The CRJ main cabin door isn't a plug door, only thing I can think of off hand that isn't a plug door of some kind.


IIRC the MD-80 emergency aft door is non-plug.
"There are no stupid questions, but there are a lot of inquisitive idiots." - John Ringo
 
vc10
Posts: 1436
Joined: Thu Nov 15, 2001 4:13 am

Re: Cabin Door Locks

Tue May 05, 2020 12:31 pm

On the old VC-10 airliner [and I think it is similar on the Airbus aeroplanes ] the entrance door from shut sequence is for the door to move up and then out .
Now in the early VC-10 days it was found that with no pressurization diff pressure on the door and during certain manoeuvres the door could move upwards without any handle movement and clear the door lugs .
To prevent this a mod was raised to ensure a locking hook was installed to prevent any movement of the door unless initiated by the handle itself. To check whether this hook was in place a clear view window was cut into the trim so the position of the G LOCK [as it became known ] was correct for flight and the cabin crew call was doors shut and locked. I presume that at a later date the G- Lock correct position was shown by a warning light.
Now this might not be relevant to today's aircraft but I will leave that to you younger folk to decide
 
shamrock137
Posts: 403
Joined: Mon Jul 25, 2005 7:10 am

Re: Cabin Door Locks

Tue May 05, 2020 4:16 pm

737 NG's and MAX's have locks on the over wing exits. When the ground/flight sensors sense flight, the throttles are set for takeoff, and three or more other doors are closed, the locks engage. They then disengage when the opposite is sensed, or if power is lost. They are not plug type doors, so technically without the locks, they could be opened in certain conditions. I think I remember reading that the 777 doors lock above 80kts... cant find something to confirm though.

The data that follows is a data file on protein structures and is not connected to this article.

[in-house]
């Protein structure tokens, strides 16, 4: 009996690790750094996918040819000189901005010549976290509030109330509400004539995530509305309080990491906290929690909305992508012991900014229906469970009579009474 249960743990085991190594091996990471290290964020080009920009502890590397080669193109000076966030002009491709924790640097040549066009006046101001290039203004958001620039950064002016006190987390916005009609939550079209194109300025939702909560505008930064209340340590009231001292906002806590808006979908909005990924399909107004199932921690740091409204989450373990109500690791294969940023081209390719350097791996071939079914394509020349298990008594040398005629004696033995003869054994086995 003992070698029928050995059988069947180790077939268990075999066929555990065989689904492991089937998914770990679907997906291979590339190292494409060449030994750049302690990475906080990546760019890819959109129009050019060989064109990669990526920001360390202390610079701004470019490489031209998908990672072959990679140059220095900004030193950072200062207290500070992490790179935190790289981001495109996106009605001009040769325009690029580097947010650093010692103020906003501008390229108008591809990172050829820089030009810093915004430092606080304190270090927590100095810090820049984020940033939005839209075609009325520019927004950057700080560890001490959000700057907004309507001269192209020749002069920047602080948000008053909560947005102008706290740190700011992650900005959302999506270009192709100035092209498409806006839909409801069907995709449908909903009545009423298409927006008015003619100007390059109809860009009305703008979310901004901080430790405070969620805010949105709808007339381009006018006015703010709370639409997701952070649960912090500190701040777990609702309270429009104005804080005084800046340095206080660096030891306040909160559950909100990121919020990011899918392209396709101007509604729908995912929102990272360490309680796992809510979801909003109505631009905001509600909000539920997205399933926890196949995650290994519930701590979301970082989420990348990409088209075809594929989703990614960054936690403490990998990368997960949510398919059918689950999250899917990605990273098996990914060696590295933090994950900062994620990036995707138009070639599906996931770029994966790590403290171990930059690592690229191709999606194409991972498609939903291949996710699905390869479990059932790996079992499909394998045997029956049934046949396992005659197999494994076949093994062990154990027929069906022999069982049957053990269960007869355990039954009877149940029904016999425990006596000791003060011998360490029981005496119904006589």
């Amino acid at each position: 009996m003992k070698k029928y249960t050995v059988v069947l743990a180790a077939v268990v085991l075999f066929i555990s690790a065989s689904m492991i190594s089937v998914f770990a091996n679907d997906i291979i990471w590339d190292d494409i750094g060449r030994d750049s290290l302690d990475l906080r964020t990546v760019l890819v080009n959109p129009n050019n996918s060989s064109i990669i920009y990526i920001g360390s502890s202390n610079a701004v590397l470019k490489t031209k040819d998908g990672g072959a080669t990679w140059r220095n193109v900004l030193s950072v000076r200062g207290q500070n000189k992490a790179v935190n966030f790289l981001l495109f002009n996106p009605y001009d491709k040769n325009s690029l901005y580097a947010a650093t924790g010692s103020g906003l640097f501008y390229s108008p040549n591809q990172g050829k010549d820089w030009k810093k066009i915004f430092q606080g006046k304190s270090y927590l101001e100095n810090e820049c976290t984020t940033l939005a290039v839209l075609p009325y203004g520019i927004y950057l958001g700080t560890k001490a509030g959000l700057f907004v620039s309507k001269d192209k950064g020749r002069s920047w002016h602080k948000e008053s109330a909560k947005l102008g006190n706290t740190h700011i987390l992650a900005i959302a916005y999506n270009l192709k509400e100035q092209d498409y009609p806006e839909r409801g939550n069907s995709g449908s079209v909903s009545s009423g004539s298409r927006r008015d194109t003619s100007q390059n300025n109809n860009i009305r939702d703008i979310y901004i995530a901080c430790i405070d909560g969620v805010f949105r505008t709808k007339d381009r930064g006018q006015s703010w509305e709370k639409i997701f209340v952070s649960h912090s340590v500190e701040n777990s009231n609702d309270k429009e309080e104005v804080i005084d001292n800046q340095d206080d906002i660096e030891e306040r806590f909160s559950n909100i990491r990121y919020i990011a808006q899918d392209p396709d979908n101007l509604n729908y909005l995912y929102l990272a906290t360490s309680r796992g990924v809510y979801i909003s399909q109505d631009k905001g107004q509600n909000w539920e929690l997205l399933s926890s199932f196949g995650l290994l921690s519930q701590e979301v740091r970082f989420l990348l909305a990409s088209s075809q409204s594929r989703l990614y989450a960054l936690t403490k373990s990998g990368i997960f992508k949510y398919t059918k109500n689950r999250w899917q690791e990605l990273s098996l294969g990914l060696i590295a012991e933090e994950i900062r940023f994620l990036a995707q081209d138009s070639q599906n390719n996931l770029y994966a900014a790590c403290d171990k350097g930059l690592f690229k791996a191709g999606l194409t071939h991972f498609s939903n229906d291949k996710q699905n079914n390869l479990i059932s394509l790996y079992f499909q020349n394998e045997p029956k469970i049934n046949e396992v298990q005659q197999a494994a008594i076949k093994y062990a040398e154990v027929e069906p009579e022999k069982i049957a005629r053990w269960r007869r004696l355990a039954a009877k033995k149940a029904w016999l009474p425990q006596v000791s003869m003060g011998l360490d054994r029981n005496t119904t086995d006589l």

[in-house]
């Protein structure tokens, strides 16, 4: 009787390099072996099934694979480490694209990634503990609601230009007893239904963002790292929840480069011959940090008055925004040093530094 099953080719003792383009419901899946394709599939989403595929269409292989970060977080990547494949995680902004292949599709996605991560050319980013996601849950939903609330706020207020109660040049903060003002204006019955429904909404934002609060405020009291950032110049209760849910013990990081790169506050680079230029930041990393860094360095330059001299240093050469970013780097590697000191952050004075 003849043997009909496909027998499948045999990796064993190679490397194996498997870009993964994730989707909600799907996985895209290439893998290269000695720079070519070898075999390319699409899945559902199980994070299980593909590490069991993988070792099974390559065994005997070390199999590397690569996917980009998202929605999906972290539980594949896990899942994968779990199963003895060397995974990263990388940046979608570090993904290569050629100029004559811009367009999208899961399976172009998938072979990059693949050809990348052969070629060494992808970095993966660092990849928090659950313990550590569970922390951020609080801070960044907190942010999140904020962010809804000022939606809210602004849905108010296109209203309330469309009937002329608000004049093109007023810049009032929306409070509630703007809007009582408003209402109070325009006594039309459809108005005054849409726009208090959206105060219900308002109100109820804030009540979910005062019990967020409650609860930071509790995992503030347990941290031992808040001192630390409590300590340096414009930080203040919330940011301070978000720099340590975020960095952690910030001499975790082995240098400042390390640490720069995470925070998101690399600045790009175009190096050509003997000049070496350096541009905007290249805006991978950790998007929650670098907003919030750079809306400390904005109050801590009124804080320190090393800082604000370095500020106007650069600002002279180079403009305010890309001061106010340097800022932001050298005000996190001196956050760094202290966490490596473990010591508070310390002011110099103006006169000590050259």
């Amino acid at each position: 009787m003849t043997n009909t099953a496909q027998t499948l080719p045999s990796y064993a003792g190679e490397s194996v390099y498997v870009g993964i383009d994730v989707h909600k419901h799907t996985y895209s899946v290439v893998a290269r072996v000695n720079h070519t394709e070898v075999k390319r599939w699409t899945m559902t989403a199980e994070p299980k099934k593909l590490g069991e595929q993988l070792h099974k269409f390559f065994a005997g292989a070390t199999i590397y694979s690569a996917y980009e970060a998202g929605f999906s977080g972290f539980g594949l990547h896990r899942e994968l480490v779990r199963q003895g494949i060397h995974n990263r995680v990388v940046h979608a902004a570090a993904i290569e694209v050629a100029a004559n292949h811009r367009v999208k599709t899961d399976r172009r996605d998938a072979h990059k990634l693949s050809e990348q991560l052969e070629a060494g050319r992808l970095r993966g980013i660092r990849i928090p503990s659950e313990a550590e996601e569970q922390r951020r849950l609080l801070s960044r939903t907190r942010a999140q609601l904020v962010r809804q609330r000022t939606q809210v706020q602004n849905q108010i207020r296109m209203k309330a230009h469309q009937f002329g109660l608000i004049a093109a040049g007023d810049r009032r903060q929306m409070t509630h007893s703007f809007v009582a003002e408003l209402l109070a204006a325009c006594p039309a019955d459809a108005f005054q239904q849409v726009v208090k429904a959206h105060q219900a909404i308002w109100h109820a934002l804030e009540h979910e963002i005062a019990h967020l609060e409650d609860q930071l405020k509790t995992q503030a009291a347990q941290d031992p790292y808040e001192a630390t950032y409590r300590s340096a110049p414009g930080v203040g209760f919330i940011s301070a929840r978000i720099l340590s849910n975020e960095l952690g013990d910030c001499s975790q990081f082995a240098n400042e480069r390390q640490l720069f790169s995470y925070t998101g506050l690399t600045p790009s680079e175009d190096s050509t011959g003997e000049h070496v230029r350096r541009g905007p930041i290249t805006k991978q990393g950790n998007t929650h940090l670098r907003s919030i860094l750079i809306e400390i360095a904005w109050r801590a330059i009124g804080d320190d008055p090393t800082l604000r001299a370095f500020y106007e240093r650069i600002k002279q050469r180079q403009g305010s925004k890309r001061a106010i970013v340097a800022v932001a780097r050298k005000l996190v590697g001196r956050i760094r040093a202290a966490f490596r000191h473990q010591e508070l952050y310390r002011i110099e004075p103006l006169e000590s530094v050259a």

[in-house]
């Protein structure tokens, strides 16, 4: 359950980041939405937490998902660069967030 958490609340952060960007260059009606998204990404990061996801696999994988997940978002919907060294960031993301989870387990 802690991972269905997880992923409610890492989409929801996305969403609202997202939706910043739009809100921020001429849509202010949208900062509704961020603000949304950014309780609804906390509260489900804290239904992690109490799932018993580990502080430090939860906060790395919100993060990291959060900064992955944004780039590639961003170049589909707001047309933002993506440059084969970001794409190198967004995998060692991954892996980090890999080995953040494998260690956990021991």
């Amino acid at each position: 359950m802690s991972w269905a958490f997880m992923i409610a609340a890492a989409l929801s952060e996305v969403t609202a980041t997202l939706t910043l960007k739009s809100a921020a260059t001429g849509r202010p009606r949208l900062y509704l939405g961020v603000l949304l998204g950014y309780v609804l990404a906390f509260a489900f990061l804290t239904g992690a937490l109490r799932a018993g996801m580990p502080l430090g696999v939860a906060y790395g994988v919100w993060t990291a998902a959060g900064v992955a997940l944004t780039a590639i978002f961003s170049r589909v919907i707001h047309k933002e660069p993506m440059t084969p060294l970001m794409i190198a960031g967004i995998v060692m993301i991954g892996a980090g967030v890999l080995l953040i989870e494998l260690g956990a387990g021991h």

Time to spare? Go by air!
 
Max Q
Posts: 8760
Joined: Wed May 09, 2001 12:40 pm

Re: Cabin Door Locks

Wed May 06, 2020 2:50 pm

Tristarsteve wrote:
All airliner cabin doors that I have met in my life are plug type doors. Even the B737 and A320, which both open outwards, but when closed are plug type doors. With any pressurisation, they cannot be opened.
The B777 and B787 have a door lock . This engages at about 70 kts to avoid the door opening during take off and landing. Older Boeing aircraft like the B737 have pressurised cabins, even during taxy.
The cabin door opening handles in the cabin have break out pins. If you could heave a B747 door handle open, the handle will shear off before the door opens.

On our nightstop A320, we close the doors, and connect a conditioner to warm the aircraft in the winter. One night, the arriving nightstop crew decided to close the outflow valve in manual before they left. In the morning, the Captain could not open the door. He applied maximum force, and the Copilot caught him as he was catapulted across the jetty. It was nearly impossible to open the door with only a ground conditioner running.



There was a similar incident with a corporate jet in Finland ? I think where one of the pilots was killed when the door opened extremely violently
The best contribution to safety is a competent Pilot.